We stayed up pretty late, but the kids didn’t forget. Mom finished the job later on.

“Do you see a light?” she asked, pointing in the direction of the cemetery. “I thought I saw a lantern swinging…”

The evacuation of the tent was disorderly, loud, punctuated with furtive glances into the darkness past the stable.

The next day The Wife suggested I take the kids to the Toana cemetery. Alex declined to join us, so it was just me and the twins.

“Daddy?” Kellian drawled. “The story Mommy told us, is it true?”

“No,” I answered instantly as I drove. “Your mother pulled it out of thin air, fabricated it from her twisted mind.”

“Bu’k d’e ligh’k –“ Nick started.

“There was no light,” I rebuked as we ascended the hill toward the graveyard. “Your mother placed the idea in your head, and you saw what she wanted you to see.”

“Wha’k hab’en’ d’o d’e bang’iks?” Nick asked. “Did d’e b’oss-ee catch ‘em?”

“There were no bandits. Grave robbers tore up the graves. You’ll see.”

We stopped just outside the battered boot hill. A chain link fence limply marks the yard’s boundaries. Mounds of dirt melt back into the depressions that once held the dead, and bits of rotting wood is everywhere, I assume from coffins.

Only three graves still have tombstones, the Children of Toana. The twins moved across the field, stepping around the short scrub, greasewood, and sage that chokes the cemetery, a blustery wind tugging at all of us. The sky grew cloudy. We walked up to one gated area, the wrought iron fence consumed by the rust. Within this enclosure there are two headstones. Marble lambs curl sedately atop the tablets. “In Memory of JOHNDAVID,” one inscription started. “Son of John and Margaret LEWIS, Born June 15, 1891, Died Dec. 21, 1901” Ten years old. My Alex was eleven.

“What did they die of?” Kellian asked. I sighed.

“Well, sweetheart, diseases, flu, small pox, tuberculosis –“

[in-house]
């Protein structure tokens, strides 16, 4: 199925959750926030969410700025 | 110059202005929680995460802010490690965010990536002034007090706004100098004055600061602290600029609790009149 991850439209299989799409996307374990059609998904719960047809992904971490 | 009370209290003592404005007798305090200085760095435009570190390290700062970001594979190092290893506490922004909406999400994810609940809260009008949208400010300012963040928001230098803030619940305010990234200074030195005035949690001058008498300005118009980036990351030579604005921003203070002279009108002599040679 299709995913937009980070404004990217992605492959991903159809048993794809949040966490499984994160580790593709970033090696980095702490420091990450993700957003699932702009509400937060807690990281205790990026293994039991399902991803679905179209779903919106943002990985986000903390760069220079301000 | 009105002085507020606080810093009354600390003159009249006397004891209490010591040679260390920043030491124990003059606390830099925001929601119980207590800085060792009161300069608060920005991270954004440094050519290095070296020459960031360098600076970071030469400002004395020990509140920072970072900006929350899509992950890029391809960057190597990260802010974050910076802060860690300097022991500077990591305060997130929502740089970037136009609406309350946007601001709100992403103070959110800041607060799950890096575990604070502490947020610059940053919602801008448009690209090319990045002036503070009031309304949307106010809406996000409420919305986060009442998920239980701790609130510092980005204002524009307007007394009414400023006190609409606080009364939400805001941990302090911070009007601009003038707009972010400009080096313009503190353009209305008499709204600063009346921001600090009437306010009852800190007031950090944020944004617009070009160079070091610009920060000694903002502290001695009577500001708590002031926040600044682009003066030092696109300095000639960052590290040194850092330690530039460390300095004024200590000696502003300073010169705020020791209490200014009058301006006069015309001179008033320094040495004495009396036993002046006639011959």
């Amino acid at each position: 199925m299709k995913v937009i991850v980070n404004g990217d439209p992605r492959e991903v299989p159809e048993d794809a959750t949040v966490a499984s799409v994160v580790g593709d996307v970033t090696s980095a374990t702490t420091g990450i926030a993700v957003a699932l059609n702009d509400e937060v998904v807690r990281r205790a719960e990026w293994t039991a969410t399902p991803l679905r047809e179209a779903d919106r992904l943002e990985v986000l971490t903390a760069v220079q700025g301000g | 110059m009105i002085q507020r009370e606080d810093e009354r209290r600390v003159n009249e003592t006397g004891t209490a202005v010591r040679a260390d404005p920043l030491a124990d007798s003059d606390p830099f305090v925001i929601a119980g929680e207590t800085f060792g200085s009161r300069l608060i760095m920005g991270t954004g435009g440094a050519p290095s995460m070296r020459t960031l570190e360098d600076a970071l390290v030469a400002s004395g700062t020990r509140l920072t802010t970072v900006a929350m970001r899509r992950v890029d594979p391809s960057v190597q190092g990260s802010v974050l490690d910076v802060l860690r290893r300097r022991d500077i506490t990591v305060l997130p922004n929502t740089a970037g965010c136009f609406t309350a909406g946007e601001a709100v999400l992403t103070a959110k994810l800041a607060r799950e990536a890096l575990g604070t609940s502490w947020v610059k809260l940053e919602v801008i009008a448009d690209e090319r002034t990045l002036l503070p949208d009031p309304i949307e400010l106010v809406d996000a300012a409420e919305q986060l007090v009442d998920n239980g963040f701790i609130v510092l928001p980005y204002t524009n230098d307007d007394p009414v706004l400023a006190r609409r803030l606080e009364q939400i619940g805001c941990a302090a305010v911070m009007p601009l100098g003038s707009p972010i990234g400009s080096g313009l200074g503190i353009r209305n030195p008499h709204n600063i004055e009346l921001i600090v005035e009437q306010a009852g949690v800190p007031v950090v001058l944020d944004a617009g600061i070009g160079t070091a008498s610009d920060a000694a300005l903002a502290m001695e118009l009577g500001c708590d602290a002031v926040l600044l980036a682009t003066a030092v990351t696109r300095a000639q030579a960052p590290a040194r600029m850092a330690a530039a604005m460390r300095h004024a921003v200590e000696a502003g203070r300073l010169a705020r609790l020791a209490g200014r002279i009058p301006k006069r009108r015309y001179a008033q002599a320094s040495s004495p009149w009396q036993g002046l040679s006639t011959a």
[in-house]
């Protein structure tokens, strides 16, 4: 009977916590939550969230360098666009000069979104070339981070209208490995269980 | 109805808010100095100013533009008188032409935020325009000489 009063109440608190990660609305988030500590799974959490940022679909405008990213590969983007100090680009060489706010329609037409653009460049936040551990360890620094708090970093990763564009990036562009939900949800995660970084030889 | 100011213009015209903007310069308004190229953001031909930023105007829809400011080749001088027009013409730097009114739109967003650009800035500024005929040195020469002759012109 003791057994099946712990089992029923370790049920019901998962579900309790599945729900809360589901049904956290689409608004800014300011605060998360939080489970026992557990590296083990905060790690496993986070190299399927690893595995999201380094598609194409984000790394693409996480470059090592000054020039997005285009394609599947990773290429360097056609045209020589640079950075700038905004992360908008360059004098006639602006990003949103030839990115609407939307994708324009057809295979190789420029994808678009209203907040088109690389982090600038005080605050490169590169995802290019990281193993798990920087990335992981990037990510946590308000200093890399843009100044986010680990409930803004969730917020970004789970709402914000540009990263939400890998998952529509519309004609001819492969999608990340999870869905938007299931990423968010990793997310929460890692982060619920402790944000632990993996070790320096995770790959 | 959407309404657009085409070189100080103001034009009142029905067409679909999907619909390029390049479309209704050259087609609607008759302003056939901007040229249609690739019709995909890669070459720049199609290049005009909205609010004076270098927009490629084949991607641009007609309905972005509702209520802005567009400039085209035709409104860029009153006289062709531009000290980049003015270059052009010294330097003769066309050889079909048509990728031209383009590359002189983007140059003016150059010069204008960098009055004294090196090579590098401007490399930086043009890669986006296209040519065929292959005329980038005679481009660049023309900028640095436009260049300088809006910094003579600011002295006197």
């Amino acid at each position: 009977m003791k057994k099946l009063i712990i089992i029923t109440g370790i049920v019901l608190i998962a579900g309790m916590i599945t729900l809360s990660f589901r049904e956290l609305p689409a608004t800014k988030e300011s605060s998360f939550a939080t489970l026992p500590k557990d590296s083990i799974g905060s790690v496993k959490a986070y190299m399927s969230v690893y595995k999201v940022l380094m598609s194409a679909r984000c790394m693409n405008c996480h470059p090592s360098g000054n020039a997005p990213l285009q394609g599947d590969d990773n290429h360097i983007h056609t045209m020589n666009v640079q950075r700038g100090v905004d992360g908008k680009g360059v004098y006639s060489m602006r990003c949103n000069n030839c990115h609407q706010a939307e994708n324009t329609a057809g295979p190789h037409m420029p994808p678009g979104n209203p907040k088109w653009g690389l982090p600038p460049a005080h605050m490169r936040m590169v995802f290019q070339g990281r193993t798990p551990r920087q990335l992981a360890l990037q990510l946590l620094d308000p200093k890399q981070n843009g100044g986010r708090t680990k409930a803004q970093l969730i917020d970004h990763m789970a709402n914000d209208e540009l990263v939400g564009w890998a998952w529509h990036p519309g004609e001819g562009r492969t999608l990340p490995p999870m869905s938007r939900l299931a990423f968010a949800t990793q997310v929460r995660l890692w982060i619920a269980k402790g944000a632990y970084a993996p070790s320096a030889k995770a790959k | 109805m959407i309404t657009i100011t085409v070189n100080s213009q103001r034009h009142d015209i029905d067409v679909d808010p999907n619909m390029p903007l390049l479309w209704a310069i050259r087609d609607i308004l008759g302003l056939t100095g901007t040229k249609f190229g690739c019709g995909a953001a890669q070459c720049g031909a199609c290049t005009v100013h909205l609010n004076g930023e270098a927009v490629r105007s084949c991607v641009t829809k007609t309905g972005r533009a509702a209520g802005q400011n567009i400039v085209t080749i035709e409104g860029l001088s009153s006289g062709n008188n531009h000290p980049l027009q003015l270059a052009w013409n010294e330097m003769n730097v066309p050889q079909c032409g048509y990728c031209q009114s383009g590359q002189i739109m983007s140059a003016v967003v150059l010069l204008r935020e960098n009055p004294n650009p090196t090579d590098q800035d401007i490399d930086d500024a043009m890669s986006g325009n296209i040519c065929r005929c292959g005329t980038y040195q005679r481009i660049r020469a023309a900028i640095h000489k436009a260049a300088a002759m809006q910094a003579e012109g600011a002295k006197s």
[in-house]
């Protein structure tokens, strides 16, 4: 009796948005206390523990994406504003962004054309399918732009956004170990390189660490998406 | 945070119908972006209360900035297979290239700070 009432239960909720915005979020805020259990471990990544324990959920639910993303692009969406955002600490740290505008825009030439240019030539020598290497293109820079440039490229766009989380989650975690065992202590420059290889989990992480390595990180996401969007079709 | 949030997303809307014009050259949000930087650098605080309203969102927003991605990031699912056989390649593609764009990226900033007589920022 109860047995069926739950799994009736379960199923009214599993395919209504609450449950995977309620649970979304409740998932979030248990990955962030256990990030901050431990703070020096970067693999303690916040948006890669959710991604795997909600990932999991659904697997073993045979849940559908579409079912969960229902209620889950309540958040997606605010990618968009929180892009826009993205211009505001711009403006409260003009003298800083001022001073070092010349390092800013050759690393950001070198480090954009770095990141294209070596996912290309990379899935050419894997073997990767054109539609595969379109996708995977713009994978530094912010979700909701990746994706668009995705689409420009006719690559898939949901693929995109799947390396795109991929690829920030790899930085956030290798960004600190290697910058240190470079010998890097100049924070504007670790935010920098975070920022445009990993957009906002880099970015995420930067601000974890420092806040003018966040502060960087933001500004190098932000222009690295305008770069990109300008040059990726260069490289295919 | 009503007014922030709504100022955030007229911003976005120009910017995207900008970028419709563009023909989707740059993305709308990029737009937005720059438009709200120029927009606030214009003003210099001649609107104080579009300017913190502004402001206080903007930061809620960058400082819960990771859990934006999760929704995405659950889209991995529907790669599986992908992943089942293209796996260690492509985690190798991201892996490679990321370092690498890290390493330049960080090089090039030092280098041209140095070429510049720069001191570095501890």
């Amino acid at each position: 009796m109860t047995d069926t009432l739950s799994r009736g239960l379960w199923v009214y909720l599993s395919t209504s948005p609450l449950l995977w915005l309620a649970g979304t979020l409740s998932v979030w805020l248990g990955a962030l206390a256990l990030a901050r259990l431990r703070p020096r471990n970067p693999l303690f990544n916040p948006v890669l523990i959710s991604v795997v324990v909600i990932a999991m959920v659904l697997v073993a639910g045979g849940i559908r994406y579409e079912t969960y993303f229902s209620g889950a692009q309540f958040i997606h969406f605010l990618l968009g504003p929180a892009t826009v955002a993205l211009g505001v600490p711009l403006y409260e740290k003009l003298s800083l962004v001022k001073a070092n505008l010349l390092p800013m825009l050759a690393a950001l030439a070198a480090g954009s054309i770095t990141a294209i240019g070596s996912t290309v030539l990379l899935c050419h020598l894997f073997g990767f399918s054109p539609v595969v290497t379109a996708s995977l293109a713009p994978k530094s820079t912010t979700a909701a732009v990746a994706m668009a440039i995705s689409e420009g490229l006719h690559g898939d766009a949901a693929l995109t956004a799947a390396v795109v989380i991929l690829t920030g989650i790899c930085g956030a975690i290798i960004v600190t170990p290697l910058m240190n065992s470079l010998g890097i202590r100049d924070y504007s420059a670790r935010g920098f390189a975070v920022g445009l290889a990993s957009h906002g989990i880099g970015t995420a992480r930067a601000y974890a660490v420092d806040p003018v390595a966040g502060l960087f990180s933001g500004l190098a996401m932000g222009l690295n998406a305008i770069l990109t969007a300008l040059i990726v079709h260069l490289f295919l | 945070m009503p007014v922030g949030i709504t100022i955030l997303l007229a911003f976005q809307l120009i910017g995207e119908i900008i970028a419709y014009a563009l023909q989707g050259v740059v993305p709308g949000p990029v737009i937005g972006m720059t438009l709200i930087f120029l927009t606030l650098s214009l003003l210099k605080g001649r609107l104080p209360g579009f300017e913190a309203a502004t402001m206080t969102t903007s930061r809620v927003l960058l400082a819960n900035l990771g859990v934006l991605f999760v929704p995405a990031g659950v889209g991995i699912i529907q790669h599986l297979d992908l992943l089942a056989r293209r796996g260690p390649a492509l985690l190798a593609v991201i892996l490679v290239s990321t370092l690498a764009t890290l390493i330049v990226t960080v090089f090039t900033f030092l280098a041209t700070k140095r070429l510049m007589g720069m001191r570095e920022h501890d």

“No!” my daughter countered. “The bandits killed them!”

“No,” I countered back. “That’s mom’s totally fabricated, completely –

“In Memory of MARY,” the headstone next to John David read. “Dau. Of David & Olive MORGAN. Born Dec. 3 1878, Died February 14, 1880.” A year and two months old.

“Over he’we!” Nick crowed from another fenced patch.

Why did Mary and John David share this yard for eternity? They didn’t have the same family name, they died twenty years apart. I followed my children to the next fenced area, wrought iron decorated with ornate knobs, a lone weathered marble tombstone within.

“In Memory of WILLIE, Son of H. & M. Schodde, born April 26th, 1882, died Sep. 14, 1882.”

Such a gilded grave for a baby. How they must have missed him.

“Are the bandits’ ghosts here?”

I pulled myself back from my reverie and turned toward the twins.

“No,” I said, “No. There are no bandits –“

“Wi’ d’ey come and p’ay now?”

I looked down at Nick.

“What?”

“D’e Toana chi’d’en.”

“Come and play, Toana Children,” Kellian called through the fence. She wrapped her fingers around the wrought iron and pleaded to Willie’s headstone. “Come and play in the sun. We won’t be afraid. We’ll be your friends.”

“Come and P’ay!” Nick bugled as he ran back to John David and Mary.

“You can come home with us,” Kellian whispered.

I clapped my hands.

“Okay, guys. That’s it! Back to the truck.”

I looked again down the gently sloping mount we stood on, through Junipers toward the track, where Toana, and people, real people, thrived from 1868 to 1906.

Image

http://www.elkorose.com/toano_cem.html

CactusGulch
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Re: Contest is now OPEN to MEMBERS

Post by CactusGulch » Sat Sep 19, 2009 4:17 pm

When I grow up......
Image
"Sure I know how to rope!"

I always wanted to be a cowboy and live ‘Out West’. Back in 1951 when I was five, my brothers and I would play cowboys and Indians on our grandmother’s 100 acre farm in Harmony, RI. After a hard day playing, we’d watch our favorite TV shows: Roy Rogers, The Lone Ranger, Hopalong Cassidy, The Range Rider [and Dick West all-American-boy]. Even Sky King was a cowboy of sorts, wasn’t he?

Then, at some point, I realized that I would have to be a cowgirl rather than a cowboy. Not something I enjoyed knowing, since I could do anything ‘the boys’ could. Why would I have to be the girl and wear those silly skirts? Well, I didn’t. My favorite pants were my ‘farmer pants’ [bib-overalls]. Somehow, that was OK cowboy/girl western wear.

One year for my birthday, I got a pair of really neat black cowboy boots. Yes, I knew I was a girl, but they were my cowboy boots and I wore them all of the time except for school, church, and bed.

I really wanted to have a horse but, that was totally out of the question. We had moved from our grandmother’s farm and besides, who could afford a horse? Certainly not us. I’d have to be satisfied with the occasional visit to Uncle Johnny’s with my cousin and try to catch his horse Molly. We could ride her if we could catch her. Karen and I tried, but it never happened.